Three interview candidates ask their potential employer questions about the job for which they have applied. While the questions are reasonable, the way in which they are asked is not always appropriate and would therefore damage the chances of succeeding in the application. Questions range from training and development opportunities, the size of the team, pay and holiday entitlement.
Randomised Controlled Trials (RCTs) are increasingly being used, in England and beyond, to feed into the growing interest of ‘Best Practice’, ‘Building Evidence Into Education’, ‘What Works’ and ‘Knowledge Transfer’. RCTs are but one approach that can be used to help assess the efficacy and effectiveness of an intervention.
But before you get involved in any RCT in Education, here is a collection of questions you should be asking. These resources are partially derived from Earl-Slater’s excellent book and will save you time and money. The resources are suitable for all staff at any type of school, school governors, parents, government, local authority, free school, and academy sponsors.
A lesson for GCSE higher ability students practising /recapping the essential skill of asking questions as well as providing more complex and extended answers about their school timetable(emploi de temps). Lesson split into 2 parts (Q&A). Challenge provided for MAT students. Collaborative success criteria (for the responses) discussed before putting on the screen, this could be easily adapted to incorporate ideas with which your class is familiar.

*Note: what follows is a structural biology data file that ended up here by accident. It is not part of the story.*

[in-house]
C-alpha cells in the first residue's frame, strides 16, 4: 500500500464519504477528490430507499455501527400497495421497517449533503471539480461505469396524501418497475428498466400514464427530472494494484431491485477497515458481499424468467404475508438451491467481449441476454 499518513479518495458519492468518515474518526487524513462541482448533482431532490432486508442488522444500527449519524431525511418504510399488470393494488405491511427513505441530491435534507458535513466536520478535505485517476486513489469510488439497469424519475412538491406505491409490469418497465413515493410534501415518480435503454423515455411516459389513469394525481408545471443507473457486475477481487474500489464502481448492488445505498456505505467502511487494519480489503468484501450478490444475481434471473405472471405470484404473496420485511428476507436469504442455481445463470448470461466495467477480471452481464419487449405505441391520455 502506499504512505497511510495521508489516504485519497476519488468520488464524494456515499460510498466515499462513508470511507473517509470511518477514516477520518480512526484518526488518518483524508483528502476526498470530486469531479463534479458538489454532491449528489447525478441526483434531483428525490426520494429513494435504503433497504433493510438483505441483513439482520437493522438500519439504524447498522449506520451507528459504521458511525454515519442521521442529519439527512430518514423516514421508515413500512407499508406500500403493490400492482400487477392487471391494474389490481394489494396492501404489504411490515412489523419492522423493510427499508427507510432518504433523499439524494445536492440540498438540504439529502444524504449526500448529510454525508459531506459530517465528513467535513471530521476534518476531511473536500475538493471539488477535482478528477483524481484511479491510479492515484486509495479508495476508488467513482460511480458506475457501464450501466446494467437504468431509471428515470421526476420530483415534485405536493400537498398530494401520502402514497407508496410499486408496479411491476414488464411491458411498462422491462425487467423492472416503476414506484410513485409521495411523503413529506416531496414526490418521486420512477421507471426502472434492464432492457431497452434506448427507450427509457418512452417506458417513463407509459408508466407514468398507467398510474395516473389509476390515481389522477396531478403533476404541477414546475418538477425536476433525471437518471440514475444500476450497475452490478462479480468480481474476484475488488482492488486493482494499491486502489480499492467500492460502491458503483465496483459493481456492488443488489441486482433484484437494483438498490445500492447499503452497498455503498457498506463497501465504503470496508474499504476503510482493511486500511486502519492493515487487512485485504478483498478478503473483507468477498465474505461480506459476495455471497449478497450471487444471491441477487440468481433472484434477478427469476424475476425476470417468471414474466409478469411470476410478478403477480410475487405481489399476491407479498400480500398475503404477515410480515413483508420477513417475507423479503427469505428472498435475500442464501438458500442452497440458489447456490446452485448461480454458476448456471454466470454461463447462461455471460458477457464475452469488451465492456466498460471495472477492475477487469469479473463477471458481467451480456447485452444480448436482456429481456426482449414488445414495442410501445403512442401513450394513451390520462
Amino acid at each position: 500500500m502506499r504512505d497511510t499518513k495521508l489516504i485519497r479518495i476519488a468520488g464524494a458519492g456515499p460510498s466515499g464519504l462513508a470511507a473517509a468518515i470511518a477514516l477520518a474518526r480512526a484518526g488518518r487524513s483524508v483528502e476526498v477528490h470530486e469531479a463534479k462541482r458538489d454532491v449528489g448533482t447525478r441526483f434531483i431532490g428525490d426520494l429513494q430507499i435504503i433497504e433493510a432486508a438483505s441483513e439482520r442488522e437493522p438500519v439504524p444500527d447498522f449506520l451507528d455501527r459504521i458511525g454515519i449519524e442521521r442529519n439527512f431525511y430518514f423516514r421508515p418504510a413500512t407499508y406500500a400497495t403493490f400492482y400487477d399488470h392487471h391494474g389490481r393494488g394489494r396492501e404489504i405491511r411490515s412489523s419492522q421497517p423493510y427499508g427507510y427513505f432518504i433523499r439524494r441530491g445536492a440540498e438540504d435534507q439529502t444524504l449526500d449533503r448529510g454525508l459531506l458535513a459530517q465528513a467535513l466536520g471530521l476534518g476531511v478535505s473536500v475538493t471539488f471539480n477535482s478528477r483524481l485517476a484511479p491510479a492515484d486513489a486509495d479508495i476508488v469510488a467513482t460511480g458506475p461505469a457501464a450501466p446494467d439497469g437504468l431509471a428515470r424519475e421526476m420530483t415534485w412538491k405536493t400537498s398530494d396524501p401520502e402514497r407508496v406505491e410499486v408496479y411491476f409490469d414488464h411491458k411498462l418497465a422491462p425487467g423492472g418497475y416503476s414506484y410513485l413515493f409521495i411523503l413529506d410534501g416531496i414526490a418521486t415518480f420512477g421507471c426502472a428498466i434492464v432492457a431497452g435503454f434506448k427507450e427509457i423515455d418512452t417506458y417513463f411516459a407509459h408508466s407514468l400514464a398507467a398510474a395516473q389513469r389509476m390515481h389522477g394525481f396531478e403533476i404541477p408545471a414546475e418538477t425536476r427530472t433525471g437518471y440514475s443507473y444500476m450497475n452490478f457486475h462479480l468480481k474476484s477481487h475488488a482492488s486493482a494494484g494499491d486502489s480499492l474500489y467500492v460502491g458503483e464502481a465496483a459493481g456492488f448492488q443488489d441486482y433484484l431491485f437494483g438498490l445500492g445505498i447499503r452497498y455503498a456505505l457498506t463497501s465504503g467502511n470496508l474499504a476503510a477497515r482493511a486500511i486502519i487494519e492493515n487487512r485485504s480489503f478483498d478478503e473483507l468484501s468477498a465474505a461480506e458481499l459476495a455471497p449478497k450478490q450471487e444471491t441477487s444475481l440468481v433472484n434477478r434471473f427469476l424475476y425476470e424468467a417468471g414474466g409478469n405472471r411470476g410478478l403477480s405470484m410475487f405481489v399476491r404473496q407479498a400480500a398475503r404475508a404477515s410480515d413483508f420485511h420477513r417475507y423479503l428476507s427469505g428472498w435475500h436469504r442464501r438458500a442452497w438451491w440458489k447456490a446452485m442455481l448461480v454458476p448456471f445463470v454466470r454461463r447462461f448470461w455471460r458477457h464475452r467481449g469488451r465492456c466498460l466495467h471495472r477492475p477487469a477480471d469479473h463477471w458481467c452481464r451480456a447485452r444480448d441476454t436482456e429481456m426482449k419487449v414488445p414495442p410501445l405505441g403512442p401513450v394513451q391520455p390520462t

Designed to reduce planning time & focus on key learning phases within a lesson. (Will still require thinking!) Remember - Sept. 2014 - Ofsted no longer require a lesson plan for lessons, but evidence of ‘a planned lesson!’ Useful for coaching and mentoring NQTs; or with established colleagues for paired observations. “Stickability” = What will stick in students minds as they leave your lesson? What key point do you want them to remember? Now translated into 8 languages. Pin your plan? bit.ly/5MinMapped Contact me @TeacherToolkit Updated Oct 2014
School leaders, Principals, and Department Heads- Use this resource to conduct an easy-to-understand and interactive professional development to set the foundation for all of your teachers to reach students with attention issues.
Use these visual cue cards to non-verbally communicate with students who have behavior or attention issues.
Also, have students who have behavior or emotional issues to use them with you! Great for promoting self-regulation and self-awareness.